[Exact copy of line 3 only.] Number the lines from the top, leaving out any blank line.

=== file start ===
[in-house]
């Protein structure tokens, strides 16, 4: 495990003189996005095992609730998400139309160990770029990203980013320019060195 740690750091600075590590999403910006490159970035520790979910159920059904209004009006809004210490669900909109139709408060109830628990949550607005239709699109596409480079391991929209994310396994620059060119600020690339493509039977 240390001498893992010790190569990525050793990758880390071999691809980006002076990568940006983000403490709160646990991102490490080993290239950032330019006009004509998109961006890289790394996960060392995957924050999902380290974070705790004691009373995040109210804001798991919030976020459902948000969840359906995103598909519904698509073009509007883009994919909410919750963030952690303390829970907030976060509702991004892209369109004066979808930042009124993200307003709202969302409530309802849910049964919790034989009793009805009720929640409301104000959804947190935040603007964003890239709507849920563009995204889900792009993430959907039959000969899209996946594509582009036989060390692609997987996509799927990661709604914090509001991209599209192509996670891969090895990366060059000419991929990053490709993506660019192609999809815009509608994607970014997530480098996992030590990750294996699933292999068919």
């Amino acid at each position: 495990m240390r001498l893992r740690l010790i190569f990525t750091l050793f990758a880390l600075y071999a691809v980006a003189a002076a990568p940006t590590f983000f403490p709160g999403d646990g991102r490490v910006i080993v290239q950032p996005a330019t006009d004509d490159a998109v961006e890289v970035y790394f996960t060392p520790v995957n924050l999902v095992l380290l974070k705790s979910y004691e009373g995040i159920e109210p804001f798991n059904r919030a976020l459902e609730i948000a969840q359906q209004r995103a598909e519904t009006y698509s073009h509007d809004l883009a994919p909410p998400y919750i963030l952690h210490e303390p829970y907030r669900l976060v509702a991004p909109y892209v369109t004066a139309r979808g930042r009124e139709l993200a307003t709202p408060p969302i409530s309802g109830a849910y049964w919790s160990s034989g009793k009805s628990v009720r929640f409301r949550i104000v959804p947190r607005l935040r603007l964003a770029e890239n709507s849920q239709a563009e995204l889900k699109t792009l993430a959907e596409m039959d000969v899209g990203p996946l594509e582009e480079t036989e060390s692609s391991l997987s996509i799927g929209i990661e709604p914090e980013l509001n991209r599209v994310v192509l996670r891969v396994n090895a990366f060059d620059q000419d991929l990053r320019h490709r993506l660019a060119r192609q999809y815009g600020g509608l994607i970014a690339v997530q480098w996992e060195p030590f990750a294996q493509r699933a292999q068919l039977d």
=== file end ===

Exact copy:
């Amino acid at each position: 495990m240390r001498l893992r740690l010790i190569f990525t750091l050793f990758a880390l600075y071999a691809v980006a003189a002076a990568p940006t590590f983000f403490p709160g999403d646990g991102r490490v910006i080993v290239q950032p996005a330019t006009d004509d490159a998109v961006e890289v970035y790394f996960t060392p520790v995957n924050l999902v095992l380290l974070k705790s979910y004691e009373g995040i159920e109210p804001f798991n059904r919030a976020l459902e609730i948000a969840q359906q209004r995103a598909e519904t009006y698509s073009h509007d809004l883009a994919p909410p998400y919750i963030l952690h210490e303390p829970y907030r669900l976060v509702a991004p909109y892209v369109t004066a139309r979808g930042r009124e139709l993200a307003t709202p408060p969302i409530s309802g109830a849910y049964w919790s160990s034989g009793k009805s628990v009720r929640f409301r949550i104000v959804p947190r607005l935040r603007l964003a770029e890239n709507s849920q239709a563009e995204l889900k699109t792009l993430a959907e596409m039959d000969v899209g990203p996946l594509e582009e480079t036989e060390s692609s391991l997987s996509i799927g929209i990661e709604p914090e980013l509001n991209r599209v994310v192509l996670r891969v396994n090895a990366f060059d620059q000419d991929l990053r320019h490709r993506l660019a060119r192609q999809y815009g600020g509608l994607i970014a690339v997530q480098w996992e060195p030590f990750a294996q493509r699933a292999q068919l039977d």